SYSTEM                         PERMANENT DICTIONARY ONLINE
TOOLS                          PERMANENT DICTIONARY ONLINE
TEMP                           TEMPORARY DICTIONARY OFFLINE
TMP                            TEMPORARY LOCAL      ONLINE

Now, the above query and the storage clause of the old 'create tablespace TEMP' command seem to tell us the tablespace only allows temporary objects, so it should be safe to assume that no one created any tables or other permanent objects in TEMP by mistake, as I think Oracle would prevent that. However, just to be absolutely certain, I decided to double-check. Checking for any tables in the tablespace is very easy:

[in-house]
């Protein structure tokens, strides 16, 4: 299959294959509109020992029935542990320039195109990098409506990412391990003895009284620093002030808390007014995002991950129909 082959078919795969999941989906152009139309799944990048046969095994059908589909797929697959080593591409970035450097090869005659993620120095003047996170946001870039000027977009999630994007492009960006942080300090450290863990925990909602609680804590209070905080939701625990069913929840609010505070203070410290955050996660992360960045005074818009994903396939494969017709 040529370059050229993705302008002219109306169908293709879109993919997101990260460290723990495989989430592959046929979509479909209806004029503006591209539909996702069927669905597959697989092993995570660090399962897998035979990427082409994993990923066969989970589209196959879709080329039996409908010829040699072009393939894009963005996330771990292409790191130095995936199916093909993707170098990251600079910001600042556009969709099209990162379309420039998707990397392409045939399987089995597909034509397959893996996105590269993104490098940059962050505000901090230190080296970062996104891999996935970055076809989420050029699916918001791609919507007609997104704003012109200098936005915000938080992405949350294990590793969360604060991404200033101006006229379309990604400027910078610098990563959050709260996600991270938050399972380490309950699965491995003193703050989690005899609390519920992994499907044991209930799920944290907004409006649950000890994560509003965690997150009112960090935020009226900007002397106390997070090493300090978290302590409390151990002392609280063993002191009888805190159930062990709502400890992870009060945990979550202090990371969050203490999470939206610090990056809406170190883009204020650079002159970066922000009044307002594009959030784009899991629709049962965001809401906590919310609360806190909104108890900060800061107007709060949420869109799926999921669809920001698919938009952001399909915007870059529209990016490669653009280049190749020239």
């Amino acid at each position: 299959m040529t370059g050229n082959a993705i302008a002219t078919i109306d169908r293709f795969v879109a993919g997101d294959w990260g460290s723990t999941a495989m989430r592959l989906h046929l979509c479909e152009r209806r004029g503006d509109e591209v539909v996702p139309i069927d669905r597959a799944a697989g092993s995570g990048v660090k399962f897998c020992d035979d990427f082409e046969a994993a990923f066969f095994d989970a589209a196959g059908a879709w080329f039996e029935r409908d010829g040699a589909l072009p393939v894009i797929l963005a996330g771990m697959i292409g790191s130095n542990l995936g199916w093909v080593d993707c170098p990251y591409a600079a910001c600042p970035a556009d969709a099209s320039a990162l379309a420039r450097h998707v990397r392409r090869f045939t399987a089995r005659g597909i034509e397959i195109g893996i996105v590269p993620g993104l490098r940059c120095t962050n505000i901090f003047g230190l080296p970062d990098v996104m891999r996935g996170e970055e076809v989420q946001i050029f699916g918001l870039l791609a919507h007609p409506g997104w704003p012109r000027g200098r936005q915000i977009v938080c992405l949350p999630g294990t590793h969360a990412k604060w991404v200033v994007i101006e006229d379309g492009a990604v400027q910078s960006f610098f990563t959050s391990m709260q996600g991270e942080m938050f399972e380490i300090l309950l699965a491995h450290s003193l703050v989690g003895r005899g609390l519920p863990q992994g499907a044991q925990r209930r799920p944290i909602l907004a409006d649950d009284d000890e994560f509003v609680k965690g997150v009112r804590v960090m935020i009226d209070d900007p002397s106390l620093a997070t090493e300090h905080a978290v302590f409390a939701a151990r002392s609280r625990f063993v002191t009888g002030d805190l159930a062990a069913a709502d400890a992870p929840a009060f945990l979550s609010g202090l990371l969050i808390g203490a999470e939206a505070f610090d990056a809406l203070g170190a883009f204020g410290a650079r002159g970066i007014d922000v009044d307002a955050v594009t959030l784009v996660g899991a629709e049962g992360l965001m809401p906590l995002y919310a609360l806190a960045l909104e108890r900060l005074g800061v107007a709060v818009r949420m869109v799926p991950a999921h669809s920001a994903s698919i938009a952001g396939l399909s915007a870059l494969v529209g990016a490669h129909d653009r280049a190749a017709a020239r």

-- Show number of tables in the TEMP tablespace - SHOULD be 0:
select count(*)  from dba_all_tables
where tablespace_name = 'TEMP' ;

Checking for any other objects (views, indexes, triggers, pl/sql, etc.) is trickier, but this query seems to work correctly - note that you'll probably need to connect internal in order to see the sys_objects view:

-- Shows all objects which exist in the TEMP tablespace - should get
-- NO rows for this:
column owner        format a20
column object_type  format a30
column object_name  format a40
select 
  o.owner  ,o.object_name
  ,o.object_type
from sys_objects s
  ,dba_objects o
  ,dba_data_files df
where df.file_id = s.header_file
  and o.object_id = s.object_id
  and df.tablespace_name = 'TEMP' ;

Ok, that all looked good, so then I went and created my new TMP tablespace, changed all my users to use TMP instead of TEMP, and took TMP and its datafile offline:

create temporary tablespace TMP